Karloff At Columbia - Karloff At Columbia( Blu Ray) [Eureka Entertainment - 2021]
Often when people think of Boris Karloff, the image of his iconic take on the Frankenstein monster comes to mind, but he was a hugely talented and versatile actor who could easily take on many different characters. Here from Eureka Entertainment is a two Blu Ray set bringing together six films, that Karloff made for Columbia studios between the mid-1930s and early 1940s. And it's a wonderfully enjoyable collection of films- with the selection going from a gothic thriller/ chiller, a varied selection of Mad Doc pics, and a horror-comedy. Each film gets a nice crisp and clear new scan, and each features a new commentary track too.
The Black Room (aka The Black Mystery in the UK) appeared in 1935, and is a great gothic thriller, with Karloff playing a dual role of two brothers- one kind and caring, and the other devious and deadly. The film was directed by Irish born Roy William Neill(R. William Neill)- who in all had an impressive 110 credits to his name between the years of 1917 and 1946. His output went from Civil war veteran drama The Girl, Glory (1917), Cowboy comedy The Fighting Buckaroo (1926), voodoo fed horror Black Moon (1934), a few 1940’s Sherlock Holmes films, and Frankenstein Meets the Wolf Man (1943). The Black Room is a well-scoped slice of Gothic- with a castle set, graveyard, and angry villagers.
The film is set in the 1800s and tells of the De Berghman family- who have a deadly prophecy running through their seemingly privileged and castle living life- and this is that one twin brother will kill the other in The Black Room. Playing the twins is of course Karloff- we have Baron Gregor- the deviously, ragged hair and blunt older brother, and Anton- the kind, caring, and more charming younger brother. All is done to try and avoid the prophecy- the black room is bricked -up, and Anton leaves the castle for many years. But one day Gregor requests his brother to return- we find out that Gregor is hated and feared by the local villages, and there is the suggestion that he has killed some of the villages. Anton tries to smooth things over, but fairly soon it seems his brother is going to depart the castle handing over Baron title to his brother, but has he really gone or is the evil Gregor pretending to be his brother.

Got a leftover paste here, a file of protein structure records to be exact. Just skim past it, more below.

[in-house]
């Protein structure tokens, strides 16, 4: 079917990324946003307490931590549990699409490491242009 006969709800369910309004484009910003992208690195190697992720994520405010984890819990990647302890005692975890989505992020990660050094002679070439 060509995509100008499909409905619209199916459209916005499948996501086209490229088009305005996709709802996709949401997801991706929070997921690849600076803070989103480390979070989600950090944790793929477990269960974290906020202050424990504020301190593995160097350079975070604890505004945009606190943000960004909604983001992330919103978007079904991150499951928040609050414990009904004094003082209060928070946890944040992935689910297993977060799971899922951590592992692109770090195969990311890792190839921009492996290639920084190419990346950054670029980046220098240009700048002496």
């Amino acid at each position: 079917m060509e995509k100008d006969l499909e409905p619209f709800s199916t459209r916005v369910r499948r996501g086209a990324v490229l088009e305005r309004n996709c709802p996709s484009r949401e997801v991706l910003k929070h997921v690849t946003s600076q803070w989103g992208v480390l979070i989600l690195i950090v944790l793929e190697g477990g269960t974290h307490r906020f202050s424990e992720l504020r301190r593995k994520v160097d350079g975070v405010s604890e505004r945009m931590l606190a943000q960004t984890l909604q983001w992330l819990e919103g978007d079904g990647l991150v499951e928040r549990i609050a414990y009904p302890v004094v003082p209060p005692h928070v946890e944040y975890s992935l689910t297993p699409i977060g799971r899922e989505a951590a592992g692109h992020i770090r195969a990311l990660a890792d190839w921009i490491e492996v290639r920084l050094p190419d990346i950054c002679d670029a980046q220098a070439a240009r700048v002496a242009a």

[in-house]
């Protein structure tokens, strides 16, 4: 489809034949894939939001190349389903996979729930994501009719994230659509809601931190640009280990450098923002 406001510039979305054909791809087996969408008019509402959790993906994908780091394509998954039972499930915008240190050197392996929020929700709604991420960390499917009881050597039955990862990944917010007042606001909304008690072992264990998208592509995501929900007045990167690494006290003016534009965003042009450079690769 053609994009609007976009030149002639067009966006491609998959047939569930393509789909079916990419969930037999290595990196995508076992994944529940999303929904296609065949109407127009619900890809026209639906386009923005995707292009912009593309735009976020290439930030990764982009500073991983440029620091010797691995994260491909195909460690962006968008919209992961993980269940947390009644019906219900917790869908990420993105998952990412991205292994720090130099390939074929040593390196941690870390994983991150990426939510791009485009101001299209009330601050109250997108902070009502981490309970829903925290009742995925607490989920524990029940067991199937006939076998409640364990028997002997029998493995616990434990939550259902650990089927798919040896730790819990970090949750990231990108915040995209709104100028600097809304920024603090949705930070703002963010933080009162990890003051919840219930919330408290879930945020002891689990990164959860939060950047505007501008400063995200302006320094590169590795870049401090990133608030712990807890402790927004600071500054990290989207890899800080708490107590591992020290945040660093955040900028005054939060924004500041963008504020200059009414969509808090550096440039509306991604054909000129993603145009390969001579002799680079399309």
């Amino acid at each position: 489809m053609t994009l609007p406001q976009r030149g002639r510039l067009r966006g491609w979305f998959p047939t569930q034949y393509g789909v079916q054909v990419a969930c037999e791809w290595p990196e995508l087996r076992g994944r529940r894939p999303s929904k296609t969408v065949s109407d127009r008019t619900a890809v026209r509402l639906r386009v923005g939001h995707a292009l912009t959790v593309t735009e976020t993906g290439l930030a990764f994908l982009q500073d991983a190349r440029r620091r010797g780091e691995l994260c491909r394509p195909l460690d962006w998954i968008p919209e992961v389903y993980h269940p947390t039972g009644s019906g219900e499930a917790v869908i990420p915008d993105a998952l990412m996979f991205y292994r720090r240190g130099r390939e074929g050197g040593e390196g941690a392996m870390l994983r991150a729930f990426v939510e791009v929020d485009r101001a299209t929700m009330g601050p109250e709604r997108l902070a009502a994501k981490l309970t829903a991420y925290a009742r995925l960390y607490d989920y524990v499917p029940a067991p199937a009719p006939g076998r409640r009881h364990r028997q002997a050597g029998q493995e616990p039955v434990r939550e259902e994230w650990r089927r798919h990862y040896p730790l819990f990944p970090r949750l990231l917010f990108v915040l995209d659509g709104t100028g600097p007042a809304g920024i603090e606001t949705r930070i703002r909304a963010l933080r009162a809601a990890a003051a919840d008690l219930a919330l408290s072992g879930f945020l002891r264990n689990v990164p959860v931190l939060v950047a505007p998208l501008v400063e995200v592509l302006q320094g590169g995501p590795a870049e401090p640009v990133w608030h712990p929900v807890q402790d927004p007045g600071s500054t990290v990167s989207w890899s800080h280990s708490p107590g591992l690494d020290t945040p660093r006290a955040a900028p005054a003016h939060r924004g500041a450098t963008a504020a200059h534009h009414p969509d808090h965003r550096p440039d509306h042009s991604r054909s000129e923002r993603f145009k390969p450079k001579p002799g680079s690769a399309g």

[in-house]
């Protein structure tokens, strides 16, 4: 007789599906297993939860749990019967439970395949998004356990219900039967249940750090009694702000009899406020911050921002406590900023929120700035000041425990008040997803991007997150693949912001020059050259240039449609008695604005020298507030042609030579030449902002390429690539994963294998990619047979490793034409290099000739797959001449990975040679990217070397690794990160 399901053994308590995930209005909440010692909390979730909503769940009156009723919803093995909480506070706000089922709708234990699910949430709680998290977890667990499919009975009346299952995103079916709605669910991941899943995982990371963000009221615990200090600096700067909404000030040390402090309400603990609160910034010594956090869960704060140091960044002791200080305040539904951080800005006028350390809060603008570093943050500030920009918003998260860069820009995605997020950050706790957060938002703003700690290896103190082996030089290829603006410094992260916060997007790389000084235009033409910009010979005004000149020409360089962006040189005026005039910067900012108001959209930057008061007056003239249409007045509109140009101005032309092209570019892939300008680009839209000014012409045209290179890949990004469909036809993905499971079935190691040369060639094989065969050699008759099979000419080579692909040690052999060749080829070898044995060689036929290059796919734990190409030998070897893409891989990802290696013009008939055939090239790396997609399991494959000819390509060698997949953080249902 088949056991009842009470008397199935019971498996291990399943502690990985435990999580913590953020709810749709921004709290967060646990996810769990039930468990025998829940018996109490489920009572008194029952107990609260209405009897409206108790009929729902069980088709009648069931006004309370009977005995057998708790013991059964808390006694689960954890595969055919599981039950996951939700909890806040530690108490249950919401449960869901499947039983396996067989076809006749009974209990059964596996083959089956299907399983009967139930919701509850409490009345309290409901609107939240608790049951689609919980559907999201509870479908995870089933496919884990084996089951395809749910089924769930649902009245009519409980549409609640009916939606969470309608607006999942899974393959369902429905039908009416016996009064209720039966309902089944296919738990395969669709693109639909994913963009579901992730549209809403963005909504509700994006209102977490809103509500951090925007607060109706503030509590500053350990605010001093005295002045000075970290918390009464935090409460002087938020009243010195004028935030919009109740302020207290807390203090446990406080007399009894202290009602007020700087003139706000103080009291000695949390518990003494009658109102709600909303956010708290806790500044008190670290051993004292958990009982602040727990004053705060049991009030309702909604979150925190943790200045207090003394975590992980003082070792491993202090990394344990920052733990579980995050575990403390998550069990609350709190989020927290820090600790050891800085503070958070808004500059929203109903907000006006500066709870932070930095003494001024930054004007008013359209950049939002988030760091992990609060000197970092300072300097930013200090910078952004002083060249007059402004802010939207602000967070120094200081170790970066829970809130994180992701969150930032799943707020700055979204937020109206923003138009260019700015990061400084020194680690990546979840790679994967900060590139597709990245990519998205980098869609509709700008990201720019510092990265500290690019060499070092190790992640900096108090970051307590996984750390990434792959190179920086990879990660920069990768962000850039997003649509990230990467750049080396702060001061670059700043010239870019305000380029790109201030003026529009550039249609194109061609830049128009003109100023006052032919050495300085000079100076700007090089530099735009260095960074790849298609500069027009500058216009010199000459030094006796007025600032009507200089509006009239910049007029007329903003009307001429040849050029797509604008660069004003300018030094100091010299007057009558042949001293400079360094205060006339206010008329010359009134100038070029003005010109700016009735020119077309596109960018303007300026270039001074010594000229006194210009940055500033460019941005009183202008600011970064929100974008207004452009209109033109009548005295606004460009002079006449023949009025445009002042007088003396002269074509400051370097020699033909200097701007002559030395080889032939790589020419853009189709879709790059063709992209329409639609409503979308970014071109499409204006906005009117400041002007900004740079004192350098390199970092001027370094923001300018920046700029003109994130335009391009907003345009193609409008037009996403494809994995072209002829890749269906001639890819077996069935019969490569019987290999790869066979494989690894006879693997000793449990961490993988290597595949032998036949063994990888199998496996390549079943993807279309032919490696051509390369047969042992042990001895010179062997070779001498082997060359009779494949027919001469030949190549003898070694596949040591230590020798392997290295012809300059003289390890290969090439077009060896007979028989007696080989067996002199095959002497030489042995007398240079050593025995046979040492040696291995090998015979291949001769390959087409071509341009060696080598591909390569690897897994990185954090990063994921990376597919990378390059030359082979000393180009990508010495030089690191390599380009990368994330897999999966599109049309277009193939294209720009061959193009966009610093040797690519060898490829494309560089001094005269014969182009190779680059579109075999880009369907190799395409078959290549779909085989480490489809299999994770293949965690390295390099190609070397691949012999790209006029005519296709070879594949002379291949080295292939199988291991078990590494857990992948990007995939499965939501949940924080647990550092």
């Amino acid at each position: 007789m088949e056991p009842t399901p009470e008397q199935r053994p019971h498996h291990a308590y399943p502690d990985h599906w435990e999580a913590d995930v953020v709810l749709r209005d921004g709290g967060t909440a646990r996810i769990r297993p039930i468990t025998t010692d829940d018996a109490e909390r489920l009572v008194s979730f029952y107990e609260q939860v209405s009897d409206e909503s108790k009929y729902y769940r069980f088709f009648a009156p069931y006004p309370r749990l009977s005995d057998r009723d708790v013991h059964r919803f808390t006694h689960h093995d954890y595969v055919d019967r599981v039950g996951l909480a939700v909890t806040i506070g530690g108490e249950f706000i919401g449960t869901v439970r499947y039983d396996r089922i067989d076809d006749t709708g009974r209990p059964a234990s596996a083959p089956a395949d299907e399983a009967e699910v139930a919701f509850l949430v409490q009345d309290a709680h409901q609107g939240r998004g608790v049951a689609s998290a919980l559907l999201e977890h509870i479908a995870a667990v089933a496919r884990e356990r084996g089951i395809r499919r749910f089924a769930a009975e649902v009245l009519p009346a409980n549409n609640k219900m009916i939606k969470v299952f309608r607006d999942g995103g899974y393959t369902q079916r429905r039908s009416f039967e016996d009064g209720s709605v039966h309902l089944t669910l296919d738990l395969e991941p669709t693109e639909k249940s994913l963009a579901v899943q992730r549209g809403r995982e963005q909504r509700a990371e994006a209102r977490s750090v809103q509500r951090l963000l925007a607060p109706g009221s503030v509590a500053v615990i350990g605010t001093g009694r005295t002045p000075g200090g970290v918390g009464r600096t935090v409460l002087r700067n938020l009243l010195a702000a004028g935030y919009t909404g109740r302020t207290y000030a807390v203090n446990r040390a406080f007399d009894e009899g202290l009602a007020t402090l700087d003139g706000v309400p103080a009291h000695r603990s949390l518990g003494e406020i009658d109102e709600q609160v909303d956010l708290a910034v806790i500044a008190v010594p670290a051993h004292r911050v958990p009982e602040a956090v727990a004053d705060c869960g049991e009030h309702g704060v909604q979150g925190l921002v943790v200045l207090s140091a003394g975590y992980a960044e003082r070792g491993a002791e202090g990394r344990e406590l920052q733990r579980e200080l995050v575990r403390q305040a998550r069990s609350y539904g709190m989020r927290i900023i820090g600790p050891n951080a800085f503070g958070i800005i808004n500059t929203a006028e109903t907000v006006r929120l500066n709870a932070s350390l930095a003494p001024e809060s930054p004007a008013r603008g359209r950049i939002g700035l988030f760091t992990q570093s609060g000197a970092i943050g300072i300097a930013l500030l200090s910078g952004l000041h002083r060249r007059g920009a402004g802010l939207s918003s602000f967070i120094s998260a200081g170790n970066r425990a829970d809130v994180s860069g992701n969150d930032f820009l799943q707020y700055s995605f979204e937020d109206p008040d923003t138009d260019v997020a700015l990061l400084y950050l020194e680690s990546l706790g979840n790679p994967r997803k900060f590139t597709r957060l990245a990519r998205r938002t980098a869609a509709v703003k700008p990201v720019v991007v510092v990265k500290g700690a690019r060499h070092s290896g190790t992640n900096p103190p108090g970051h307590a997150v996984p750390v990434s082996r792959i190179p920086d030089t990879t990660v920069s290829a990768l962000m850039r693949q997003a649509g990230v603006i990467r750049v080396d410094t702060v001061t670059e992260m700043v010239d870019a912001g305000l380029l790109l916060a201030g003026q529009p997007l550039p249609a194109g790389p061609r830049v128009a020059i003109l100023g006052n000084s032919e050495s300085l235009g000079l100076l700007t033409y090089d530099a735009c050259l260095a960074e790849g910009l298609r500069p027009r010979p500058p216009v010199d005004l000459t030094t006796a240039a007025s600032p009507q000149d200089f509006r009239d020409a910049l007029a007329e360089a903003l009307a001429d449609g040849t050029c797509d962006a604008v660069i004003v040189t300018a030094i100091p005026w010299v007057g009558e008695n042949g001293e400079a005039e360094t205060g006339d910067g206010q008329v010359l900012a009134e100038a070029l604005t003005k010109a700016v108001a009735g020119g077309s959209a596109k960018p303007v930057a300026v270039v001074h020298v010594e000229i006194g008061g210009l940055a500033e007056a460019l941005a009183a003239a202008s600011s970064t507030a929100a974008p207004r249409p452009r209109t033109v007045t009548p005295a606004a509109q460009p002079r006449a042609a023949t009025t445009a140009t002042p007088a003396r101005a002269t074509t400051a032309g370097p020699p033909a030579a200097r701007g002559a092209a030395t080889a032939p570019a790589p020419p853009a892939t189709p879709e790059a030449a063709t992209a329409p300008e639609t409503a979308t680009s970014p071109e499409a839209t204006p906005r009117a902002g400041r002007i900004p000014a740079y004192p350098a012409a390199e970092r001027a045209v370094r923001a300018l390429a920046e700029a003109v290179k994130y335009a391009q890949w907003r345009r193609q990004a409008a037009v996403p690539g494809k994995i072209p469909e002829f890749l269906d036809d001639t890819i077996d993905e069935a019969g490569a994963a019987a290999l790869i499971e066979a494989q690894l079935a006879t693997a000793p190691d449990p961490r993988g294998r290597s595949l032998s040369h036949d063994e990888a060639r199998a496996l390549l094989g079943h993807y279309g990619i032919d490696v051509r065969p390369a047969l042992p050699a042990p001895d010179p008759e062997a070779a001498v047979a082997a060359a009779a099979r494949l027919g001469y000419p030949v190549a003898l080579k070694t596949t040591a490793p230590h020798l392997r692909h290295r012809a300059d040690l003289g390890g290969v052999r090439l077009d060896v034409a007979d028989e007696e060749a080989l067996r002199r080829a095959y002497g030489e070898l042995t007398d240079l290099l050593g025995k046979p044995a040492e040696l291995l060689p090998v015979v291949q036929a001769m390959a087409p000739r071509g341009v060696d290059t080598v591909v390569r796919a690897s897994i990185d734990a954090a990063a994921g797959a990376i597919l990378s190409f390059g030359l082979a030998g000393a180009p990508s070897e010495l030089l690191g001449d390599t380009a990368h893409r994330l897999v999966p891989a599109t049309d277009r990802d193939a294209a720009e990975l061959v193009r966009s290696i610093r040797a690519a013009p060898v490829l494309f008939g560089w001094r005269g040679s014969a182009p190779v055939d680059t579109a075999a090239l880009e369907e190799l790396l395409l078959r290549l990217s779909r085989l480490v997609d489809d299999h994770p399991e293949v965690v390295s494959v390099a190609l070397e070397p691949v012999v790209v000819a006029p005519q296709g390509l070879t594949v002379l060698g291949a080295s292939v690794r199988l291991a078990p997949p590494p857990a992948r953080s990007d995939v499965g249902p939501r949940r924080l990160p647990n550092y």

Karloff is great in the dual roles of Gregor and Anton- really revelling in playing up the evilness and devious of the bad brother, and equally playing the nice brother too who is identified by his one useless arm and smarter appearance. The surrounding cast is good too- there’s Thurston Hall as Col. Paul Hassel, whose keen to have his daughter Thea(Marian Marsh) marry into the De Berghman family. We have Robert Allen as Lt. Albert Lussan, Thea true love who gets accused of a crime he didn’t commit. The films sets look good and well-realized for the period- we have a neat graveyard set-up, the castle set including of course The Black room- which is lined in Onyx and has a pit/ well in it. The film slides in around the one hour and eight-minute mark, and it’s a most enjoyable and moody gothic drama- with a great central performance from Karloff. So The Black Room is a great opening to this boxset.
On the extras front for this film, we get a commentary track from the always great genre commentators/ writers Kevin Lyons and Jonathan Rigby- and as you’d expect from this pair you get a wonderfully informed, researched and entertaining track. They start off discussing why the film's credits look somewhat of a mishmash- with this been down to the film been reissued in the 1950s. They move onto give actors bios, other twin films, including three twin films that made in the same year as The Black room. They discuss the films gothic tropes and how well-realized they are. A bit later they talk about the backlot the film was shot in, the film sets wonderful details, and more. Also for this film, we get a selection of films stills and promotional material.